18. I find that the panel did not fail to have regard to the best interests of the children. In paragraph 39 they said; "as we have stated above, with regard to the children, we conclude that, at their ages, the most important matter is that they should continue to be with one or both of their parents."
19. Whilst the panel was dealing with different appeals against different decisions it is common ground that it was appropriate for all the appeals to be heard together and the appellants to be considered as a family group. However, it was also necessary and appropriate for the panel to consider the position of the first appellant separately, which is what they did in paragraph 37. I find that when the panel said; "in our view, the first appellant's commission of the offences described above when considering whether it is proportionate for him to be deported, greatly outweighs any argument in favour of his being allowed to remain", it was looking at the position of the first appellant in isolation. Looked at in isolation this was a conclusion open to the panel. I find that it was not a conclusion which was intended to apply to the situation of the group, as what follows in the determination makes clear.
20. The point made by Mr Martin at the hearing, that the panel failed to consider the current risk of reoffending, is not a point raised in the grounds of appeal and there has been no application to amend the grounds. Furthermore, I can find no reference to it in the skeleton argument before the panel. I have not been referred to any independent report dealing with the risk of reoffending.
21. In paragraph 5 of the grounds of appeal it is argued that the panel failed to take into account factors such as the length of time the first appellant had been in the UK, the grant of exceptional leave to remain and the delay in making decisions. All these matters are referred to in the determination and I can find no indication that the panel failed, as they stated in paragraph 42, to consider all the evidence. Whilst there was delay by the respondent in making decisions on the first appellant's applications for asylum and indefinite leave to remain it has to be borne in mind that he was convicted of two sets of offences, one before the application for indefinite leave and the other shortly after the repeated application for asylum. I cannot see that the first appellant has been prejudiced by the delay.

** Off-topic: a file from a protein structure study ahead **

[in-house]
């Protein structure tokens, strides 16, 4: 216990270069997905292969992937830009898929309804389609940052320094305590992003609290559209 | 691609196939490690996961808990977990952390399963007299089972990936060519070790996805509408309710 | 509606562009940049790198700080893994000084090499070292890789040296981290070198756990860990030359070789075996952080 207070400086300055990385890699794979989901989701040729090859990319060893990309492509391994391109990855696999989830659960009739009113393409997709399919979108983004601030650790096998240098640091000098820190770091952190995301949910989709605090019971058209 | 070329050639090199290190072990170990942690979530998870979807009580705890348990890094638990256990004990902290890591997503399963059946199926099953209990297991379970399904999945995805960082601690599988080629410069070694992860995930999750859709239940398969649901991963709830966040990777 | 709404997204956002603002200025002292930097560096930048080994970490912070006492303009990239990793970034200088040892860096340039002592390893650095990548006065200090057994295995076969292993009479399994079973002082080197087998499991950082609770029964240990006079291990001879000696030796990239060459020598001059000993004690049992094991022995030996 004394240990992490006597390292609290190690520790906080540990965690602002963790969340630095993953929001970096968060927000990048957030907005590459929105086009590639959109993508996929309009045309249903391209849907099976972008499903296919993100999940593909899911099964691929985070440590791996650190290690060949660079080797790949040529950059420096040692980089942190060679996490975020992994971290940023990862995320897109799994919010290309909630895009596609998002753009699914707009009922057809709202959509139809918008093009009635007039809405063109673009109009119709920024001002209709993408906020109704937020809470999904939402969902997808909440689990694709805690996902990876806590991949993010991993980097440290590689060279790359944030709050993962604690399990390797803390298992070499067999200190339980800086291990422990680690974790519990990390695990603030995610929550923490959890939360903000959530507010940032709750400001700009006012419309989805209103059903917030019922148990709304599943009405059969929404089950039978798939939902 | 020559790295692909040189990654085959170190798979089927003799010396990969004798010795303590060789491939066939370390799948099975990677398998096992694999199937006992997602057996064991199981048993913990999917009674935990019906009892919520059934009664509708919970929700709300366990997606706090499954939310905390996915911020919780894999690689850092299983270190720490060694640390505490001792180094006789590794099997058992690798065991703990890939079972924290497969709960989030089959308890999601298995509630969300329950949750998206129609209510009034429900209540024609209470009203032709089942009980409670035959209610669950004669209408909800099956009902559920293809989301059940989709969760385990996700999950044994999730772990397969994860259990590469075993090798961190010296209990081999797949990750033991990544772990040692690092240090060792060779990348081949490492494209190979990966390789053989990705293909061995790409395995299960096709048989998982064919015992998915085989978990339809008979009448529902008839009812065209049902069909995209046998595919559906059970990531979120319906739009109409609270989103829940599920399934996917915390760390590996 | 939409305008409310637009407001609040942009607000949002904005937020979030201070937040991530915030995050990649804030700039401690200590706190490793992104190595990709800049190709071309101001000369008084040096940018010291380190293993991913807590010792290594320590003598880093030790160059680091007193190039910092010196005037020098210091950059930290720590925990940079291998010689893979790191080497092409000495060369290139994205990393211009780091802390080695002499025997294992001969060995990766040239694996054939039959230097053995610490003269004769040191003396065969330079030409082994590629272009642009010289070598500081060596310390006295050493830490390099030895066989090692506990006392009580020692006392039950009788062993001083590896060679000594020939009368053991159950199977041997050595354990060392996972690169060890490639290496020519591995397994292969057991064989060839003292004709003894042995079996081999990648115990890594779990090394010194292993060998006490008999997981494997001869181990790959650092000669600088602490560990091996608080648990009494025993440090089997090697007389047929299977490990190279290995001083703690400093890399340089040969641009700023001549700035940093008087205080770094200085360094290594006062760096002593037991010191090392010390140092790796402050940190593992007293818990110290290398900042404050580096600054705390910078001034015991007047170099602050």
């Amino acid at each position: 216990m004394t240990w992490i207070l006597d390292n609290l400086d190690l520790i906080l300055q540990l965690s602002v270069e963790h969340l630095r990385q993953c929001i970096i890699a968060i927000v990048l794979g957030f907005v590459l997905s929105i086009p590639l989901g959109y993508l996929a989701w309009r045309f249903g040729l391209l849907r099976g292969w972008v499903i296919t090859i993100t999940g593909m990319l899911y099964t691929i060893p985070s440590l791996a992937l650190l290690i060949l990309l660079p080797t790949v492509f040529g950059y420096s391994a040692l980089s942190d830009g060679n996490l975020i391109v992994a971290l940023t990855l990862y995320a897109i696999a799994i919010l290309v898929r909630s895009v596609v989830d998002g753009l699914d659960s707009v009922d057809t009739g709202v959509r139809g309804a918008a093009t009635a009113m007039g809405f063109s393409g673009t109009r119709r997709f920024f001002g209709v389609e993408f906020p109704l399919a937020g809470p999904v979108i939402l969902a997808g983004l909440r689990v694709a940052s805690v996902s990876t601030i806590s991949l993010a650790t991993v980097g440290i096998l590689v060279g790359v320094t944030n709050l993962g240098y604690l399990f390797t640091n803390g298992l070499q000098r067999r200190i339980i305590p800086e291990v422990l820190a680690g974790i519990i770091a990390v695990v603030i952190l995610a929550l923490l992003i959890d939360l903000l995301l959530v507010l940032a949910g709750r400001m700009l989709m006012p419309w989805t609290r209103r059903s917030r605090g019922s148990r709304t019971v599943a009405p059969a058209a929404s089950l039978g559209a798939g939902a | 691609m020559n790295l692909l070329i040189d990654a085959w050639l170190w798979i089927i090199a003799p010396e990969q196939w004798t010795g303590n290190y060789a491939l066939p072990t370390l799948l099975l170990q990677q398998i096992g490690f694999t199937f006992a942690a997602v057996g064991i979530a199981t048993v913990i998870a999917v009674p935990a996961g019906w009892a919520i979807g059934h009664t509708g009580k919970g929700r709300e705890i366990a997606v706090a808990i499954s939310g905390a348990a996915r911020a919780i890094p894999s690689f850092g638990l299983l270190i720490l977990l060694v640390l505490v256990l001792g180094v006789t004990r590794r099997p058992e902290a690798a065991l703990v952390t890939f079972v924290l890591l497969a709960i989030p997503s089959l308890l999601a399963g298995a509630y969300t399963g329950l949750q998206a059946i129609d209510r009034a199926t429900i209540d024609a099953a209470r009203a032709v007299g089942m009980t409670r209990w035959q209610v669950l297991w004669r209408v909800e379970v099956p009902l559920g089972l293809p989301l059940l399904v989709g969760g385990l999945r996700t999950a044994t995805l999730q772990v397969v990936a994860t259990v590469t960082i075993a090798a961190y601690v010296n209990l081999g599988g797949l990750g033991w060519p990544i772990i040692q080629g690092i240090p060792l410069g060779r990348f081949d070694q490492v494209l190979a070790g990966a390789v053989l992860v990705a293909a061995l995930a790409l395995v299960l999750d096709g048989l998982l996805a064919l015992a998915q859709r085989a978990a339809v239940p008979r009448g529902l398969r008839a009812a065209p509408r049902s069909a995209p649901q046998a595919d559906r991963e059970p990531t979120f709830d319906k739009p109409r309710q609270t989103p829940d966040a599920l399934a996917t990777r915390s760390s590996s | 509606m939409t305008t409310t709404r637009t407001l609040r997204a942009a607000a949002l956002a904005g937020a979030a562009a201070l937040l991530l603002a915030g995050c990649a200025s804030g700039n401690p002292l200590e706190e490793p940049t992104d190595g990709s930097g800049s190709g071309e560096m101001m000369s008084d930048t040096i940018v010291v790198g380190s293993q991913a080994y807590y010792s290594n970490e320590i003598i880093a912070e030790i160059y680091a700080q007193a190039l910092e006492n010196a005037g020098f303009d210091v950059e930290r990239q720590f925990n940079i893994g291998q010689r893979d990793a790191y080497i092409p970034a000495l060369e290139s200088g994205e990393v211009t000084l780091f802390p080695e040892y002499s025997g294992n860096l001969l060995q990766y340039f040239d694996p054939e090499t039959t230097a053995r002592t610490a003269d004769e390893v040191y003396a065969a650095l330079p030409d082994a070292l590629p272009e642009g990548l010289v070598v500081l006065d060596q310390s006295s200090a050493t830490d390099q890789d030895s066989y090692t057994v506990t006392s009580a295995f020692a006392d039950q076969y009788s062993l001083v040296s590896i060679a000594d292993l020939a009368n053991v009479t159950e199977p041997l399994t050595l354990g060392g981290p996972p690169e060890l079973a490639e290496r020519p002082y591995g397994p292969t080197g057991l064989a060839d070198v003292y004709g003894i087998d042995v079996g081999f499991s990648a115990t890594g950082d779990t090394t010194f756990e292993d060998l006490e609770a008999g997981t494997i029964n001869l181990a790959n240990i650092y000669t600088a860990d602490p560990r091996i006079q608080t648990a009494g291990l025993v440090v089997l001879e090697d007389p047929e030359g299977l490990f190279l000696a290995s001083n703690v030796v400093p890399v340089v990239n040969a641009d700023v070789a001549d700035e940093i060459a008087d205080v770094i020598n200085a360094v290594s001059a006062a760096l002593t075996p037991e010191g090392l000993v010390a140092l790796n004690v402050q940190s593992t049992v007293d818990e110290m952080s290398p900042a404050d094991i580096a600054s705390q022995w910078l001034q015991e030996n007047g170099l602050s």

22. On the evidence it was open to the panel to conclude that the second appellant had not established that she was connected with the Benin Royal family. They did refer to the evidence submitted by her, in paragraph 42. They did not say, as Mr Martin submitted, that there was no evidence.
23. To protect the interests of the children I make an anonymity direction. I make an order under rule 14 of the Tribunal Procedure (Upper Tribunal) Rules 2008 prohibiting the disclosure or publication of any matter likely to lead members of the public to identify any of the appellants.
24. I find that the panel did not err in law and I uphold the decisions.
Signed Date 13 November 2013
Upper Tribunal Judge Moulden